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Bill C-228: Expanded pension protection receives royal assent

On April 27, 2023, the federal government passed legislation to improve protections for members of defined benefit pension plans. This legislation, the Pension Protection Act (PPA), amends the Bankruptcy and Insolvency Act (BIA) and the Companies’ Creditors Arrangement Act (CCAA) to give “super priority” to registered pension plan funding deficits during employer insolvency proceedings.

The changes will come into effect on April 27, 2027, providing companies and corporate lenders a four-year transition period for assessment, preparation and action. The expanded prorities will have an impact on companies with defined benefit pension plans and parties involved with such plans, including lenders and acquirers. For context, we compare below the former pension protections of the BIA and CCAA with the newly expanded protections under the PPA and offer guidance to employers and lenders for addressing some likely implications.

Pension protections under the BIA and CCAA before the PPA

Prior to the PPA, the BIA and CCAA granted super-priority protections to the following:

  • amounts deducted from employees’ remuneration for payment to the pension fund;
  • normal costs and defined contributions payable by the employer to the pension fund; and
  • amounts payable from the employer to the administrator of a pooled registered pension plan.

By means of a charge over the debtors’ assets, these unfunded pension liabilities took priority over all other claims in bankruptcy and receivership proceedings, subject to defined exceptions. Until those amounts were provided for, courts would not approve either a BIA proposal to creditors or a CCAA plan of compromise and arrangement.

Defined benefit pension plan deficits, on the other hand, ranked low as “unsecured creditors” during corporate insolvency. The purpose of the PPA was to address pensioner vulnerability during large corporate insolvencies and to avert reductions to pension payments such as happened in the bankruptcies of Nortel Networks and Sears Canada.

Expanded protections under the PPA

The PPA has changed the BIA and CCAA priority regimes by granting super priority status to defined benefit pension plan deficits in insolvency proceedings. The PPA has extended the priorities to include:

  • special payments that the employer is required to pay to the pension fund to liquidate an unfunded liability or a solvency deficiency; and
  • any amount required to liquidate any other unfunded liability or solvency deficiency of the fund.

Having regard to the proposed changes under the PPA, a Court considering a BIA proposal or a plan under the CCAA relating to an employer with a registered defined benefit pension plan, may approve same only if provisions are made for the payment of certain amounts to the pension fund.

The PPA also amended the federal Pension Benefit Standards Act, 1985 to improve oversight and transparency, requiring that an annual report on the success of pension plans in meeting funding requirements be tabled in each House of Parliament.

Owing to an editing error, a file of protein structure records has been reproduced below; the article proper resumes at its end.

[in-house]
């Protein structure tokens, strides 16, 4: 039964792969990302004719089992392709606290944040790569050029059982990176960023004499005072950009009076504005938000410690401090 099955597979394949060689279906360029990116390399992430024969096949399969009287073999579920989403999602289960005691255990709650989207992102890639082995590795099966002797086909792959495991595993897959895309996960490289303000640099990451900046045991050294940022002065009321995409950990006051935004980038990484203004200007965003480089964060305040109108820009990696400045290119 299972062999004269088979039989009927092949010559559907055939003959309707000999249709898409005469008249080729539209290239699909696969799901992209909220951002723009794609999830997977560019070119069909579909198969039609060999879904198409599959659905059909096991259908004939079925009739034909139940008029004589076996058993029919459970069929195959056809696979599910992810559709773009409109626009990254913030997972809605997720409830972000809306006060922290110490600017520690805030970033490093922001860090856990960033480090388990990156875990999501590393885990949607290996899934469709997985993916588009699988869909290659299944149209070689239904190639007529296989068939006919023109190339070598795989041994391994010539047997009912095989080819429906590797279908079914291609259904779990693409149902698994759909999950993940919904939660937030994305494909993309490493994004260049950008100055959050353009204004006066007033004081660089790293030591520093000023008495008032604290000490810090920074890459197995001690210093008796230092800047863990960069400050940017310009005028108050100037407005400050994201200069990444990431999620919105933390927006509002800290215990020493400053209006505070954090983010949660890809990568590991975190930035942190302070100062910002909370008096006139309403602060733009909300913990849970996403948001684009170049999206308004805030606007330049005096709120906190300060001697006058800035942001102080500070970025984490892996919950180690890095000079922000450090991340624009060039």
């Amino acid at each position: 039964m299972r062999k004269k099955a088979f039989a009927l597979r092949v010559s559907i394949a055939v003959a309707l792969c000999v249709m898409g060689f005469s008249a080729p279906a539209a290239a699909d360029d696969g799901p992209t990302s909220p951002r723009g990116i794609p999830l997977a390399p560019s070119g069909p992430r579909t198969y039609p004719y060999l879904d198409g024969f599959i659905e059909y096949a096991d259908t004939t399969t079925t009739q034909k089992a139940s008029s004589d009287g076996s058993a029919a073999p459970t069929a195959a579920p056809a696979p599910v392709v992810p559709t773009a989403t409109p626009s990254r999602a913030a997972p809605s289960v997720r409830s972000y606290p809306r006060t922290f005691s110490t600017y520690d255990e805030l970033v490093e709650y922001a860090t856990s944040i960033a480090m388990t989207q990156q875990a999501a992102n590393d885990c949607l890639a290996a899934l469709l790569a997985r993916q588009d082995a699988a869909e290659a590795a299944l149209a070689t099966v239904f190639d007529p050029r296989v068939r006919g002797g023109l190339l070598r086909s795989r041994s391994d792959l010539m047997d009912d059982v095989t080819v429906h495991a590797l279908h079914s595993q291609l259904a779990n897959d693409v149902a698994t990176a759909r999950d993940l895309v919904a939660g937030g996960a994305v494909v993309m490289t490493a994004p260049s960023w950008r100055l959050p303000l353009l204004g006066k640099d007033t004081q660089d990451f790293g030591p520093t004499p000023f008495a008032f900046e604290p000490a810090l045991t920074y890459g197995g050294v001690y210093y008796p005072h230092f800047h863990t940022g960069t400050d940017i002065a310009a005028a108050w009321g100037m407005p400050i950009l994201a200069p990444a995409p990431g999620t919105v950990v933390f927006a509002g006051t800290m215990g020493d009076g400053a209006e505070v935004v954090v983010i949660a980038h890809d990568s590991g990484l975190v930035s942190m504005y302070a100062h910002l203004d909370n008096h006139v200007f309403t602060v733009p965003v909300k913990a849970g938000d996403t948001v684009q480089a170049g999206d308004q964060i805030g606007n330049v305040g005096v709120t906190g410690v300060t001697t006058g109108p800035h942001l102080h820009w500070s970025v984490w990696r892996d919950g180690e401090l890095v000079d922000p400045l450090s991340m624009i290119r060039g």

How will the PPA affect you?

The PPA will affect all companies that become insolvent if they have an underfunded defined benefit registered pension plan. Companies that sponsor defined benefit pension plans and the lenders to those companies, have until April 27, 2027 to review the increased risks flowing from the extension of super priority status to unfunded pension liabilities.

Lenders will face new uncertainty from the prospect of being primed by the significant costs of unfunded liabilities or solvency deficiencies, which may be unknown prior to an insolvency filing. In preparation, lenders may wish to:

  • review their portfolio to determine which borrowers provide defined benefit pension plans affected by the PPA amendments;
  • consider reporting requirements for relevant borrowers as to the solvency of their defined benefit pension plans; and
  • impose stricter or more tailored financial covenants for borrowers with defined benefit pension plans.

Meanwhile, companies may face increased business costs due to lenders restricting capital in response to heightened risk. Employers with defined benefit plans should begin by addressing unfunded liabilities and solvency deficiencies. In addition, employers may wish to:

  • consider whether a defined benefit pension plan meets business requirements over alternative retirement saving schemes, such as defined contribution benefit plans;
  • address the likelihood of negotiating changes to collective agreements; and
  • consider de-risking their defined benefit plans, through investment strategies or annuity purchases.

Acquirers will also want to place additional scrutiny on target companies that sponsor a defined benefit pension plan.

For more information on Bill C-228 and steps companies and lenders can take now to manage the BIA and CCAA-related risks arising from Bill C-228, please reach out to any of the key contacts listed below.

Key Contacts

  • James Fu

    James Fu

    Partner and National Leader, Pensions and Benefits Law

    [email protected]
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    James Fu

    Partner and National Leader, Pensions and Benefits Law

    • Pensions & Benefits
    • Labour & Employment
    • Mergers & Acquisitions
    • Employment Disputes
    • Business Immigration